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Making Quilt Stencils

Making Quilt Stencils

Old 02-09-2021, 09:40 AM
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Join Date: Nov 2014
Location: Lincolnshire, UK
Posts: 174
Default Making Quilt Stencils

I don't want to buy quilt stencils (well, I do but have to be sensible).

I have arthritis and it hurts to use an X-Acto or craft knife, and I am certainly not keen on melting stencil plastic. What I do re-purposes unwanted laminated sheets of paper (especially A3 size) from work. A lot recycling centres won't or can't recycle laminated paper.

Laminated sheets already have paper sealed in the pouches so therefore stiff-ish, holds it shape and is wipeable.

Draw or print out your design on paper. If you have an existing quilt stencil that is the wrong size, use a photocopier to print out the required size

Glue the paper (design side up) on the laminate.

To cut the holes/slits, use a leatherworker's screw punch. By using the fine/smallest tip and punching one hole at a time, you can ensure accuracy in following the design and you are less likely to cut away too much or your finger! Screw Punch

The screw punch makes a nice clean cut. Use an old cutting mat! These cutting tips can take a bite out of your mat and certainly would damage a table if you are not careful.

I can draw my registration marks, make notes and the quilting path on the paper that is glued to the laminate.

I have used this method also to make templates for applique shapes that have the 1/4" stitching line pre-printed. Just punch small holes along the stitching line, before cutting the shape outline. Now you can easily mark both the cutting line AND the stitching line!

To transfer - place stencil on quilt top/fabric then use an appropriate marking pen/pencil (i.e. washable) to place a dot in each hole or use a pounce pad. Then connect the dots with the appropriate pen/pencil. I find the smallest bit will create a hole just large enough for a crayola fine tip ultra washable pens.

If you have a clear plastic report cover, you can spray baste your design, punch the holes and then remove the paper so you can have some 'fussy' stencil placement. As the cover is plastic, you should be able to clean off the spray baste. Test the plastic first to make sure that your cleaner doesn't 'melt' the plastic.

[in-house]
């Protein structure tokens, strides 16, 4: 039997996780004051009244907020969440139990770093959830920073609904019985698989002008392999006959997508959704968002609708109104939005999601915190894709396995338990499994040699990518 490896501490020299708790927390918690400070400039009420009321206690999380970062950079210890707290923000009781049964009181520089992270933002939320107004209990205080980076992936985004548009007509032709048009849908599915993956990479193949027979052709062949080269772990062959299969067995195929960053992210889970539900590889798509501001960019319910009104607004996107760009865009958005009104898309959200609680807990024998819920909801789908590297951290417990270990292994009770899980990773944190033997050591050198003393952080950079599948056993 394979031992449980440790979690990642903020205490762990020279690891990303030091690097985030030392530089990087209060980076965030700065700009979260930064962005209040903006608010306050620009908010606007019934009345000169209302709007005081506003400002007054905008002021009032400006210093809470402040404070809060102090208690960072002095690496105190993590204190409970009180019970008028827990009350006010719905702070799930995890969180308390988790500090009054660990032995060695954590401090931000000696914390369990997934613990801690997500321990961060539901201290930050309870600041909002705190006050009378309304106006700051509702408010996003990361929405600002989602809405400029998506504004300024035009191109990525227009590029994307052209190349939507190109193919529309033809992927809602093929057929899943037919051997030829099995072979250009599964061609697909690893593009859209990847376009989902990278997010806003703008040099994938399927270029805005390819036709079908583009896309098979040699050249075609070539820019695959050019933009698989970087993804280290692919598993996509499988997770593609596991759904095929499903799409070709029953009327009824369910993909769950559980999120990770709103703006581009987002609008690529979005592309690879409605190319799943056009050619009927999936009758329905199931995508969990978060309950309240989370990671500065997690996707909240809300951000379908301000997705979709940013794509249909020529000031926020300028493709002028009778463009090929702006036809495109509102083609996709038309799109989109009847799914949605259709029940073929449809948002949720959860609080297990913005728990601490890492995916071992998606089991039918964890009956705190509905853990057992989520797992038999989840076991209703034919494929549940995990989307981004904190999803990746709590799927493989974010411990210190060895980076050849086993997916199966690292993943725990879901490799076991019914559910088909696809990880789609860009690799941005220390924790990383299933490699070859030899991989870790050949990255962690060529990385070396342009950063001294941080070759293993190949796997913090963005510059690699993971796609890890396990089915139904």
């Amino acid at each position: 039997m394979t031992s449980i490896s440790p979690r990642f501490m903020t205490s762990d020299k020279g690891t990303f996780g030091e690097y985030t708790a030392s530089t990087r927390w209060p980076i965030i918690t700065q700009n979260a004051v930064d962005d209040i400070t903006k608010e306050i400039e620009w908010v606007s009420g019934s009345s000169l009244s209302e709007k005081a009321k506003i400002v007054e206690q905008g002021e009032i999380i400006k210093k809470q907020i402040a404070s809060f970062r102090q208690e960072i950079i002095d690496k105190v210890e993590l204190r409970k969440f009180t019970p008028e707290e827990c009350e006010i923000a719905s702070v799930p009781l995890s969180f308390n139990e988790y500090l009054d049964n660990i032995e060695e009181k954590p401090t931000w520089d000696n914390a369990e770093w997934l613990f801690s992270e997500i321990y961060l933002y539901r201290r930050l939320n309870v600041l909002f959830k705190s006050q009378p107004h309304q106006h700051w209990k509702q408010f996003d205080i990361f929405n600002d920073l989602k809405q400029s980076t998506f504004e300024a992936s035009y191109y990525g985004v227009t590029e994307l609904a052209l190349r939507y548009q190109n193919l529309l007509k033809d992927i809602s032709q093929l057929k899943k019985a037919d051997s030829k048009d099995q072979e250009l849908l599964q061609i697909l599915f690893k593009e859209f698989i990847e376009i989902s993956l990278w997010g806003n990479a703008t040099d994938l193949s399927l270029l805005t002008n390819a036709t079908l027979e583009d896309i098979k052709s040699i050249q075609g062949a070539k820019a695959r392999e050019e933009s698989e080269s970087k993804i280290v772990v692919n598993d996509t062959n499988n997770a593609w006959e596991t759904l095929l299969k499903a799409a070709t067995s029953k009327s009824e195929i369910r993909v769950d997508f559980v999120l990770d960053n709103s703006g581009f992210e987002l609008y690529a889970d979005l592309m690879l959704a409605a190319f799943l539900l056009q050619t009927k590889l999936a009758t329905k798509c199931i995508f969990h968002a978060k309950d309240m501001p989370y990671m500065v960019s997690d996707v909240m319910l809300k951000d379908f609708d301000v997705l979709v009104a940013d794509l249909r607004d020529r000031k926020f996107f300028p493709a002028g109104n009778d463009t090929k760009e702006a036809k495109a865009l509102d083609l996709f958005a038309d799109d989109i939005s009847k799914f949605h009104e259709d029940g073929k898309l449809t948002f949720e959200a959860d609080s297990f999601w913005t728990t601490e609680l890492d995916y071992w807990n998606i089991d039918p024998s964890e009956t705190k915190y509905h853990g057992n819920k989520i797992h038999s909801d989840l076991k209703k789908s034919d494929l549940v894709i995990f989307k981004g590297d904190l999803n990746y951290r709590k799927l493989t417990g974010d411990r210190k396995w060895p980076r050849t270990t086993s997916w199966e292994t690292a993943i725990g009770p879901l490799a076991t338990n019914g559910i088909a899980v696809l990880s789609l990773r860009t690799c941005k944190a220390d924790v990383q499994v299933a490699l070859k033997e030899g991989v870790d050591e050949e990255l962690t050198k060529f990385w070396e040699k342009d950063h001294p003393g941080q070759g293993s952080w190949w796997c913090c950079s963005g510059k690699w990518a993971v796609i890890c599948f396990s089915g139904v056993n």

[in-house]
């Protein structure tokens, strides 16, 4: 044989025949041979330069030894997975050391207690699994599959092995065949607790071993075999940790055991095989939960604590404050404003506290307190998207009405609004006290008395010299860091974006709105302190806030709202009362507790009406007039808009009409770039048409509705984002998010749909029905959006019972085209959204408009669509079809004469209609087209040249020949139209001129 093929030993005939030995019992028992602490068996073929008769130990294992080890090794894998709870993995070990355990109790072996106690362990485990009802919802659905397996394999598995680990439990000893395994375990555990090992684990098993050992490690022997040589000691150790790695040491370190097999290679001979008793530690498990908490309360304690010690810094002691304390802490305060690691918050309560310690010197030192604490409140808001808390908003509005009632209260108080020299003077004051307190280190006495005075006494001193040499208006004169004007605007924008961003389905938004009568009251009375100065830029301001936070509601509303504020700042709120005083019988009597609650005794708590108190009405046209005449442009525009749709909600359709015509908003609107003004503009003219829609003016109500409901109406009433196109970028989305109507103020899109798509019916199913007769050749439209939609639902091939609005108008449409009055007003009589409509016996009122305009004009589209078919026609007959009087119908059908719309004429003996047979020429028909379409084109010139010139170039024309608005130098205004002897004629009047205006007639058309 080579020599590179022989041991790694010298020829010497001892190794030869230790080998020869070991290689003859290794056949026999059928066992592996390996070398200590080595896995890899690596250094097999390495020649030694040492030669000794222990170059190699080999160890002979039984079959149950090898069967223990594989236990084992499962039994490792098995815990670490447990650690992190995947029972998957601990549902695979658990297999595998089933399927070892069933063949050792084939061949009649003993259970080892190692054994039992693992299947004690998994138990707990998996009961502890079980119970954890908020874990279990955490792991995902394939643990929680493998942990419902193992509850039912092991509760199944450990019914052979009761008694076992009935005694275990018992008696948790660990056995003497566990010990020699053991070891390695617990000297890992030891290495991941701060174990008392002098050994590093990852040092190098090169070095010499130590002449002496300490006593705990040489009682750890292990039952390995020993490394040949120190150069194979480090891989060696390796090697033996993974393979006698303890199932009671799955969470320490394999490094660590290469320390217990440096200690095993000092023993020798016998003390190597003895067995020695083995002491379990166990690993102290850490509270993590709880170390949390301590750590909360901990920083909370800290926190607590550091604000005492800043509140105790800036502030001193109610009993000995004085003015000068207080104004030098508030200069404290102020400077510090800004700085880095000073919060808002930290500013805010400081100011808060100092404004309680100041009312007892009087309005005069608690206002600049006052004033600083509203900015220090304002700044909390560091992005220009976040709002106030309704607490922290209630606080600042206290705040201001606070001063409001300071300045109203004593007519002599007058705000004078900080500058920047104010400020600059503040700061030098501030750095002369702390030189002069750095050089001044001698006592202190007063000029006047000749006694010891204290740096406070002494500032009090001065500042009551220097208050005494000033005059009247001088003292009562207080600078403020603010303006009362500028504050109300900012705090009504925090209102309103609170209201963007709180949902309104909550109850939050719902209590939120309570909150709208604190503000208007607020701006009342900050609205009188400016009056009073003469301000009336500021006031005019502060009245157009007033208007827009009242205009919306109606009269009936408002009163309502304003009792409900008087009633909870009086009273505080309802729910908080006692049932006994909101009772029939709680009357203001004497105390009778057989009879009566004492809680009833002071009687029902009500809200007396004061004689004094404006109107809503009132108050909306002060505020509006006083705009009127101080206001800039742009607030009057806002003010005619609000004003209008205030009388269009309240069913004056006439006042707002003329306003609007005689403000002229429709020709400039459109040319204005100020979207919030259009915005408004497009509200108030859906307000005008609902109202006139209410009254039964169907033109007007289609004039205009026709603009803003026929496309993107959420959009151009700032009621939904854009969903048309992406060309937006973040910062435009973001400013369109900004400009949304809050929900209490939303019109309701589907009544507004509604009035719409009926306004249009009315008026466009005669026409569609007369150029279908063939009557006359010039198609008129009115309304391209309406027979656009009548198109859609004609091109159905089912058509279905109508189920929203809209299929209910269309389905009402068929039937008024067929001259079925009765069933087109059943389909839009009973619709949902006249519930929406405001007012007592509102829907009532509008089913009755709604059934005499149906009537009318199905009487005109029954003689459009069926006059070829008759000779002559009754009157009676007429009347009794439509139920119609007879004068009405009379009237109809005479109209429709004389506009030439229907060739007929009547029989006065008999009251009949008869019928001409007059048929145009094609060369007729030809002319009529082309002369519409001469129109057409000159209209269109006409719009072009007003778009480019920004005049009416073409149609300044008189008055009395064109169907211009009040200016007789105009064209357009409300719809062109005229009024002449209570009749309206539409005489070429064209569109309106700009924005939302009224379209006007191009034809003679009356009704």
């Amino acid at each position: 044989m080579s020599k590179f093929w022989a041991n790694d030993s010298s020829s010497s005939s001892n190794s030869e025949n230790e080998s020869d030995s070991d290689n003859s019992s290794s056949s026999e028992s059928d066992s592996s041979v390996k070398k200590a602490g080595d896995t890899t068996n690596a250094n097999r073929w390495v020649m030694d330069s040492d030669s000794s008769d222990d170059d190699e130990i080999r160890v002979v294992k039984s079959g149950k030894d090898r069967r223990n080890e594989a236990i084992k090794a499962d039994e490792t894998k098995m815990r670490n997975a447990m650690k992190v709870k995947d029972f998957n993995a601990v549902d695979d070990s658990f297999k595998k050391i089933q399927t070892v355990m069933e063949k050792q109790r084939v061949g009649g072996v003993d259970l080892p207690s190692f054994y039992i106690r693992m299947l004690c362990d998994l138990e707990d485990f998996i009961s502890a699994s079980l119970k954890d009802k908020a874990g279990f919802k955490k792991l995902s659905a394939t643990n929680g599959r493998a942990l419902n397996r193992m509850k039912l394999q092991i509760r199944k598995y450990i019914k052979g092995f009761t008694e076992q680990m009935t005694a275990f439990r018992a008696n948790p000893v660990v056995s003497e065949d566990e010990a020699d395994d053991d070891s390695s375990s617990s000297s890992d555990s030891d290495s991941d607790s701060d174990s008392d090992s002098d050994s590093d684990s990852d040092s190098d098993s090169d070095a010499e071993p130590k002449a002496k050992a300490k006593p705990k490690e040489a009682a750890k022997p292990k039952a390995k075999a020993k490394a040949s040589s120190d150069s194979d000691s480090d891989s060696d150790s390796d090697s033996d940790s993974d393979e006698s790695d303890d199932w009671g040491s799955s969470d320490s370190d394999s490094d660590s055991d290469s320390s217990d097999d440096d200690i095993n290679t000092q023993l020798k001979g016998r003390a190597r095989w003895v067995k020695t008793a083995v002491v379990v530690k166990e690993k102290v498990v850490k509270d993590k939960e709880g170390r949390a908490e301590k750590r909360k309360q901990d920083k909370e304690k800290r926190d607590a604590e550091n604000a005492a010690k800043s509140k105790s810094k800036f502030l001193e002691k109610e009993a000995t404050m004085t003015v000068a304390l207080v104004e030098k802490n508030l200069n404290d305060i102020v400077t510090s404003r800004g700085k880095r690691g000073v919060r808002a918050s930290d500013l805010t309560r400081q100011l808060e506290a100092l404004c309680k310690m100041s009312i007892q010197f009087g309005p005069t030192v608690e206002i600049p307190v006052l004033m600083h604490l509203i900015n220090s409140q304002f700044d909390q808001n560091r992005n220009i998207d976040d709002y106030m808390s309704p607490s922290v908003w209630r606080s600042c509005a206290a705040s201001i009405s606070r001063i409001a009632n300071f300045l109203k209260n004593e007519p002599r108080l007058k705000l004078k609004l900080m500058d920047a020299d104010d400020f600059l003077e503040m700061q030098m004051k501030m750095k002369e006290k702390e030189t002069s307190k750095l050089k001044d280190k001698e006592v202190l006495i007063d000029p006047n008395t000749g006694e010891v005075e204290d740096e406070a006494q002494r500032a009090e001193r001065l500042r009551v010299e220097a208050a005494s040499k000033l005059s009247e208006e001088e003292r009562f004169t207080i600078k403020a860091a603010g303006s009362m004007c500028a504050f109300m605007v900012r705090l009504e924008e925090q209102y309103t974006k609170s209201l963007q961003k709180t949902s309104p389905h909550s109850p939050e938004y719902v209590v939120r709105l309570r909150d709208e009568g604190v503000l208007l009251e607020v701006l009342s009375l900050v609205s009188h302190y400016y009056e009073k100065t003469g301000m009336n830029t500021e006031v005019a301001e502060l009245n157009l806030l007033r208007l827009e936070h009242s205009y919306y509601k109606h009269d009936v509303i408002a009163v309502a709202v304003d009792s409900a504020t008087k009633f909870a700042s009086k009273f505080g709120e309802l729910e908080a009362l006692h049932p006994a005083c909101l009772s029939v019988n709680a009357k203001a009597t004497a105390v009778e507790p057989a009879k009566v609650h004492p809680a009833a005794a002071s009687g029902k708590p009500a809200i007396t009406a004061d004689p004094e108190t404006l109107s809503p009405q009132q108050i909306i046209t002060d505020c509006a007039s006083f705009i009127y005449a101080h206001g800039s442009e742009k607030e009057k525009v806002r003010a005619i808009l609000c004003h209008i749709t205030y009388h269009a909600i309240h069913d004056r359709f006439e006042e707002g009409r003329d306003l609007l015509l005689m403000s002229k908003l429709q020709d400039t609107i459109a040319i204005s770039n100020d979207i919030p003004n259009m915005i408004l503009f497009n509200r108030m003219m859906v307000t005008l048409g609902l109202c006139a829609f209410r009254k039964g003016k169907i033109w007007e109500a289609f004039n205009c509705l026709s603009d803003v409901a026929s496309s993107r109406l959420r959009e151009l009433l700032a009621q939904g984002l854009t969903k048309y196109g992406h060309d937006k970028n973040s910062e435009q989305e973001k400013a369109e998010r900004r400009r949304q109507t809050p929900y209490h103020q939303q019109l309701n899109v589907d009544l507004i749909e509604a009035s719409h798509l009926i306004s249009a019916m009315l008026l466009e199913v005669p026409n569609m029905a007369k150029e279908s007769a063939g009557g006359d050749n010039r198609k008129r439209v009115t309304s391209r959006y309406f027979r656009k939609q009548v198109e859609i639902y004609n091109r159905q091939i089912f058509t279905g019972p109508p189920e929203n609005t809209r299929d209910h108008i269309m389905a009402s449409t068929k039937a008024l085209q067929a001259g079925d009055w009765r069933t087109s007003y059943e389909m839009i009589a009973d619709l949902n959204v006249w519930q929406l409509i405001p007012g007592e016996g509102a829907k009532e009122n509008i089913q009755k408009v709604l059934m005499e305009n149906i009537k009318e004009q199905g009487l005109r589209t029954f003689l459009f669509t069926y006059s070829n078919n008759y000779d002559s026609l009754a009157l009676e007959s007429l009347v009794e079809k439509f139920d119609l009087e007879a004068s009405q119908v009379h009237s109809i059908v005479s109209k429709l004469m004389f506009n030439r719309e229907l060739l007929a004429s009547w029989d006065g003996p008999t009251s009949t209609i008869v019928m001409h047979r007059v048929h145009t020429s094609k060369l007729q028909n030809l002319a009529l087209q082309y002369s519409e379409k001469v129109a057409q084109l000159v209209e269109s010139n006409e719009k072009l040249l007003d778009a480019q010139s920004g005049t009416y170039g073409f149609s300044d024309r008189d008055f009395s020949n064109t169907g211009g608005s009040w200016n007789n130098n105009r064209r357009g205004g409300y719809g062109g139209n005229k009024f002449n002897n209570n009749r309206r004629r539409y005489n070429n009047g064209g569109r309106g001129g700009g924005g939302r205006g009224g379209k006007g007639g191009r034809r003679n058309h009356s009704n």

Oh, and I have used the screw punch to put holes in fabric covered gift tags.
HettyB is offline  
Old 02-09-2021, 11:18 AM
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Join Date: Mar 2010
Location: Ridgefield WA
Posts: 7,714

For one or two blocks, I use freezer paper, but for more or a whole quilt I buy No-Melt Mylar Template Plastic. Easy to cut a shape and is pretty much permanent to use over and over again.
Kitsie is offline  
Old 02-09-2021, 05:35 PM
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Join Date: Feb 2010
Location: Reno, Nevada
Posts: 780

I'm intrigued by your method, HettyB, and while I've used a hole punch from time to time for various things, it has severe limitations unlike your screw punch device. I'm embarrassed to say that I did not know of such a tool, but I'm off to see what's available here locally.

I also hear you about the arthritic hands. As an aside, I have found the hot wax dip periodically does wonders not only for the aching, inflexibility, but also does good things to your skin.

Thanks for the tips.
Jo Belmont is offline  
Old 02-10-2021, 06:03 AM
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Join Date: Mar 2008
Location: Pacific NW
Posts: 4,320

Very interesting! I always thought there must be an easier way, and this sounds perfect. More perfect if I can get DH to do the punching! LOL
DJ is offline  

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